IFC Make Media Matter Panel, Paley Center For Media, New York
April 30, 2009
For whatever reason, I thought yesterday's IFC "Make Media Matter" panel was at 12:30 p.m. When I revisited hopstop.com to confirm my navigation, I peeked into my Google calendar and yelped "crack!!" and smacked myself when I saw it was actually set to begin at noon. This was no good, since the clock read 11:55 and I hadn't yet had my coffee. I bolted out the door, flew to the subway, and made it to the Paley Center for Media in a ball of sweat, having survived two coughing assaults (yes, two people coughed directly on me), just seconds before the panel started. They were supposed to debate national vs. international news coverage of current events. Did they?
I found the one remaining seat at a table with the always-kind Ryan Lawler, Senior Editor at Contentinople, and between Hamilton Nolan, Gawker reporter and Hannah Elnan of Elyse Cheney Literary Associates. The room was tightly packed in an uncomfortable way. I could almost smell Michael Musto, we were all so close to each other.
This wasn't quite as electric a panel as the first one I attended, where William Kristol, editor of The Weekly Standard, turned purple, and the passion of the panelists' opinions jumped like swine flu from human to human. I'd characterize this one as more anecdotal, with Peggy Noonan, Wall Street Journal columnistand best-selling author, waxing nostalgic andpunching her boldface-typed statements with her hands. I was expecting more from Josh Rushing, Al Jazeera English reporter. The most incendiary statement he made was at the end, when he proclaimed that America's TV news SUCKS. His career takes him all over the world and finds himself most information-starved when he's holed up in a hotel in the states -- where it's guaranteed that there will be no BBC World, CNN World, or Al Jazeera English on the tube. According to Josh, we've isolated ourselves in our own view of the world, not seeing how the rest of the world sees the world (in a news sense -- well, I guess in any sense).
"We're the only country that doesn't teach media literacy in public schools." This might shake me more if it were clear what "media literacy" means. Seriously, what does media literacy mean -- watching/reading/absorbing a diverse portfolio of info? Or literally, learning how to write for media channels?
"Europeans love(d) Obama" -- Katty Kay, BBC political reporter, in response to the question of whether or not the Euro press has given Obama a free pass. She went further and said that there was such a surplus of viral anti-American sentiment during the Bush years that Europe was wanting to fall in love with America again -- that they saw Obama as "a sea change for America's relationship with the rest of the world."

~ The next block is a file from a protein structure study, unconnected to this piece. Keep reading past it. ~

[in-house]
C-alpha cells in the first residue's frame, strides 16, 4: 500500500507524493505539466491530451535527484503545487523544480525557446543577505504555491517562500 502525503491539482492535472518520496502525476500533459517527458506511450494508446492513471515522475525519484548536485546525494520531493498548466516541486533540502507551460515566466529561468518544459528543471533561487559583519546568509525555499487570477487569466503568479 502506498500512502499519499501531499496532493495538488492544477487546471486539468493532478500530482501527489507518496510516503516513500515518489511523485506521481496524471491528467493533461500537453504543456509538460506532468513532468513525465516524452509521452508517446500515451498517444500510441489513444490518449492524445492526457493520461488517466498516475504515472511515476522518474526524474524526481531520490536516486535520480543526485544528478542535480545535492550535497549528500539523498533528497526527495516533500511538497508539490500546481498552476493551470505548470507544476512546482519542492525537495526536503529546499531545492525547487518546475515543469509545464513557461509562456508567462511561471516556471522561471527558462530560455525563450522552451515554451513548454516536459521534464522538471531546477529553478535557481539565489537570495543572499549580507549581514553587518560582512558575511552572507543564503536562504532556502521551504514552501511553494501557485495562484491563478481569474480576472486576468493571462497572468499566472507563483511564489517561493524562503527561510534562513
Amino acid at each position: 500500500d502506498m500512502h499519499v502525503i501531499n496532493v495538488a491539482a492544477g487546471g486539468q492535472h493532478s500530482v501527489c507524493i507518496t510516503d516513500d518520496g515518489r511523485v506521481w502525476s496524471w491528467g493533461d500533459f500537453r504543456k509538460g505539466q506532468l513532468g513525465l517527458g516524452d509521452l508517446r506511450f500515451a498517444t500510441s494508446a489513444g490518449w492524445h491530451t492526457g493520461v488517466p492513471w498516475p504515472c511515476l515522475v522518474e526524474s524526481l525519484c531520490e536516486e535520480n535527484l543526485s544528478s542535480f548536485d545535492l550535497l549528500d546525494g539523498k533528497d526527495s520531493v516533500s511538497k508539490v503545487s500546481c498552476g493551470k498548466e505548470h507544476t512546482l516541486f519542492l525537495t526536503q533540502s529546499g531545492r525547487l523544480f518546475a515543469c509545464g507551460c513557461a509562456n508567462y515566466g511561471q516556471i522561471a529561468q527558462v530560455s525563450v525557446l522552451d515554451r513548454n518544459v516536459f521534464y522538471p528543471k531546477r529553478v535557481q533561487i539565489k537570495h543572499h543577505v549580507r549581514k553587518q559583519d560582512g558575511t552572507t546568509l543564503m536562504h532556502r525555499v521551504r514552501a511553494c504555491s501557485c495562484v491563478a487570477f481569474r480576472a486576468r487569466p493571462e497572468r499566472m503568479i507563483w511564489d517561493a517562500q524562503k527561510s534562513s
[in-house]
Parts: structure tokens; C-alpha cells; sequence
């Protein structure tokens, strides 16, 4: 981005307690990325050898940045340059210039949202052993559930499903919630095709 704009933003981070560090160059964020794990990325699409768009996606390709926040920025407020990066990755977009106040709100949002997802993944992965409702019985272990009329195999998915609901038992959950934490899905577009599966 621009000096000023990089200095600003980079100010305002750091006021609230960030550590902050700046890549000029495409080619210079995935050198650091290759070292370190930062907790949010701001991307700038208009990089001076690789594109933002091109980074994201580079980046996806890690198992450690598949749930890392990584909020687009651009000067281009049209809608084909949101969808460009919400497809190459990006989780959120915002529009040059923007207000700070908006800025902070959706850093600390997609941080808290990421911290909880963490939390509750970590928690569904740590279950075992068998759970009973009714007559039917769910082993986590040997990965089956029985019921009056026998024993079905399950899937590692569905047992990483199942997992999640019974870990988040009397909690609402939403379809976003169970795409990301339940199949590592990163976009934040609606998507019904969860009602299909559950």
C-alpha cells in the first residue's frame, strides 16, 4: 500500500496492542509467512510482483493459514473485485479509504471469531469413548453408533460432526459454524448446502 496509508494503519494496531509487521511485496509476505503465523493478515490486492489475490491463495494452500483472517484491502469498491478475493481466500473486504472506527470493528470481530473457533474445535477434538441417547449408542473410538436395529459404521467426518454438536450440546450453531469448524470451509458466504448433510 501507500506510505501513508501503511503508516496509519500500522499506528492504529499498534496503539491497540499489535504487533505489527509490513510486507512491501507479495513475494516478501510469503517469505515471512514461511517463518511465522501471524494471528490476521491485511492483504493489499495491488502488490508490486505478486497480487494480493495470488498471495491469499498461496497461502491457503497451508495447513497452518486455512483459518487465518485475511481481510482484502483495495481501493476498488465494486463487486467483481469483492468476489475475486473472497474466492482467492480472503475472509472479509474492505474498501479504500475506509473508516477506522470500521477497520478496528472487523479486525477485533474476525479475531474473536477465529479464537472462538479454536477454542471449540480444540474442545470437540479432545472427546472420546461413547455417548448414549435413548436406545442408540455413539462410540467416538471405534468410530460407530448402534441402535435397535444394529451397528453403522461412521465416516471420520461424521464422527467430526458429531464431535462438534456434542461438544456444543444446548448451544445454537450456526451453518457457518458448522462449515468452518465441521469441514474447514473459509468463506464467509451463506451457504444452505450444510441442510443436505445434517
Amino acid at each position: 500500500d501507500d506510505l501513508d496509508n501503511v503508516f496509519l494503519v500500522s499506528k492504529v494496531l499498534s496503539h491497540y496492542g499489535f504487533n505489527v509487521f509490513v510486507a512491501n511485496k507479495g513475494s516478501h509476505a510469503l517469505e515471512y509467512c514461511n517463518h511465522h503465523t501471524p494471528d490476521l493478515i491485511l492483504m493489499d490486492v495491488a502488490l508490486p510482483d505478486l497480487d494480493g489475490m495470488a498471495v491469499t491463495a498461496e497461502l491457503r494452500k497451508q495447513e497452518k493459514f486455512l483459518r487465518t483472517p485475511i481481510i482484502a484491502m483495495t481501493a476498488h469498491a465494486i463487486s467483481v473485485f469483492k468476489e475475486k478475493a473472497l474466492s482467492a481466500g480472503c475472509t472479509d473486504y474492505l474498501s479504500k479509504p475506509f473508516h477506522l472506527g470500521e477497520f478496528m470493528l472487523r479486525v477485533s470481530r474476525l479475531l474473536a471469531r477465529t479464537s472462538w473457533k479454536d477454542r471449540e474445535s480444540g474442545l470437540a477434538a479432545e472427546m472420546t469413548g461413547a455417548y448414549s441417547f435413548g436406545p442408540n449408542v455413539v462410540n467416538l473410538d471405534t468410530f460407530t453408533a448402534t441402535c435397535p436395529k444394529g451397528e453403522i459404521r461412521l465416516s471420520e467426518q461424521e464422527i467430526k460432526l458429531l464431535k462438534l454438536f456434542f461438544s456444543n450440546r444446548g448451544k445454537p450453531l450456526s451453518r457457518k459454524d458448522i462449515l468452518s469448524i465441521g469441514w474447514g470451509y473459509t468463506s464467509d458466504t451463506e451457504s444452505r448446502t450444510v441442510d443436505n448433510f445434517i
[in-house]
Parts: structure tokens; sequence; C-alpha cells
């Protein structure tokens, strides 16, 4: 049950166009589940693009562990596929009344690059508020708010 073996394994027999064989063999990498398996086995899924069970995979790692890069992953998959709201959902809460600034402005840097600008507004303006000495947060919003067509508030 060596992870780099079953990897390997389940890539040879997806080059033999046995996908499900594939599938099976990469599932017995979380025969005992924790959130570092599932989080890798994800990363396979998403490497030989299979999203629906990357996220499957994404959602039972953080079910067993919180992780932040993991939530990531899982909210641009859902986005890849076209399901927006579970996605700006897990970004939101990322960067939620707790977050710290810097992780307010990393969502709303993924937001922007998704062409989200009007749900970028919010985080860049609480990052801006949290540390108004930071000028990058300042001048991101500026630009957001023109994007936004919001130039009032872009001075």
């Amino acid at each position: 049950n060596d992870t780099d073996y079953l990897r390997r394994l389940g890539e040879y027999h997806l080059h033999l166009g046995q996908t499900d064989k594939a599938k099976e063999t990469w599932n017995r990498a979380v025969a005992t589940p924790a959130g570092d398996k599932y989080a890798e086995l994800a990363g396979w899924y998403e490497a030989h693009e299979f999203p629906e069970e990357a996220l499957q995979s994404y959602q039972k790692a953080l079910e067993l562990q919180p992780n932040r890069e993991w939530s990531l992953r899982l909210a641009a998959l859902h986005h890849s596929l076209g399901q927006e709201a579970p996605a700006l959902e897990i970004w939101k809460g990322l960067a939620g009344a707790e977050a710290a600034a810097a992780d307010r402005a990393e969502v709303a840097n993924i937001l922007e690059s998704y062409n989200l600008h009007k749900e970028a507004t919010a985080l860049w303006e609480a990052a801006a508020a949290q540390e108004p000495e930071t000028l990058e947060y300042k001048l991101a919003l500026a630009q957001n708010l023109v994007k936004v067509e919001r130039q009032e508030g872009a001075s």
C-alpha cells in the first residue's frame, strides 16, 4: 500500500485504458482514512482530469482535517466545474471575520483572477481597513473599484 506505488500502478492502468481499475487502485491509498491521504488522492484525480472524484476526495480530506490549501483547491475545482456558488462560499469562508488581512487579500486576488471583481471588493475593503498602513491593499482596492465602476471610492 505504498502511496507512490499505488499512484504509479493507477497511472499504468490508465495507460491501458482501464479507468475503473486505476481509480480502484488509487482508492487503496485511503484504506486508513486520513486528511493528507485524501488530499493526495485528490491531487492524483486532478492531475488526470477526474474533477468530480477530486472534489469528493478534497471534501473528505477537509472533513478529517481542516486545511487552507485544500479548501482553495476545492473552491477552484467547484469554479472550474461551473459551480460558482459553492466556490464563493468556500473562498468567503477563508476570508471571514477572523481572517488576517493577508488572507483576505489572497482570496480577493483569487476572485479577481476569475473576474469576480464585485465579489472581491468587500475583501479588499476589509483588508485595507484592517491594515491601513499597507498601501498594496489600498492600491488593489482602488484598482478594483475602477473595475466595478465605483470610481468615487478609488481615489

This prompted Gideon Yago, moderator and host of The IFC Media Project, to ask Rushing, who didn't talk enough if you ask me, if he thought the Obama election has been successful in changing America's relationship with the Arab world. To this Rushing said empathically and confidently, "Yes." And that Malawians' top skirt purchase has Obama's face on them. What a fluffy example of relationship-building. Yago read my mind and followed up with, "Fashion aside, are there any real metrics to support the success of the relationship?" "We don't care," flipped Rushing. "We are not in the business of caring about the relationship; we're in the business of reporting on it." The topic that had the entire panel talking all over each other was torture memos, 9/11 reports, and "independent investigations." Ari Fleischer, former White House Press Secretary for George W. Bush, revealed his patriotic side, aiming for "I trust the judicial system" platitudes rather than offering his opinion on investigating 9/11 and torture policy. Josh Rushing also skirted the issue and gave a lukewarm moot statement, "If we don't learn from the mistakes we made with 9/11, we're destined to repeat them."
Shocker of all shockers. the panel tackled the question of "will journalism continue" in the digital age, where the digital model rapid-fires new headlines at the reader, feeding their "more, faster, now" mentality. Isn't anyone grasping that changing the model is like starting a new business? And when you start a new business, aren't you expected to lose money before you make it? I want to see a news outlet Just Do It like Nike. I also want us to stop catering to the ADD monster we've created. Instead of teaching people to absorb quality, historically and factually correct news items, the news media is reactionary, playing keepup. WHY? Since when is accepting the status quo hard-hitting? It's not even that new news is happening that fast, it's that the news media feels they have to create new news that fast -- that's why everything is so over-sensationalized, given an entertainment cape, and it's offered once (war) only to be replaced in the next breath by entertainment (dog floating on an ice chunk in the Passaic River).
I want to leave you with questions based on the panelists' responses to Yago's moderating:
Would you be more open to setting your client up with an interview with Peggy Noonan from The Wall Street Journal or Peggy Noonan from Peggy Noonan.com?
Do the news media deserve a government bailout - and if yes, who would you choose to get top priority in $$ dispersion?
Regarding an audience query, "Are the underlying economic issues causing [news] coverage to be more extreme and aggressive," Tina Brown, The Daily Beast founder and Editor in Chief, answered, "Of course, who breaks the news first gets the leap in [online] traffic." Would you rather know the breaking headline statement or the entire story?
AND -- should journalists be writing for traffic or to deliver fair and unbiased news stories? OK, sorry, that was blatantly leading. I can't wait to hear what you think!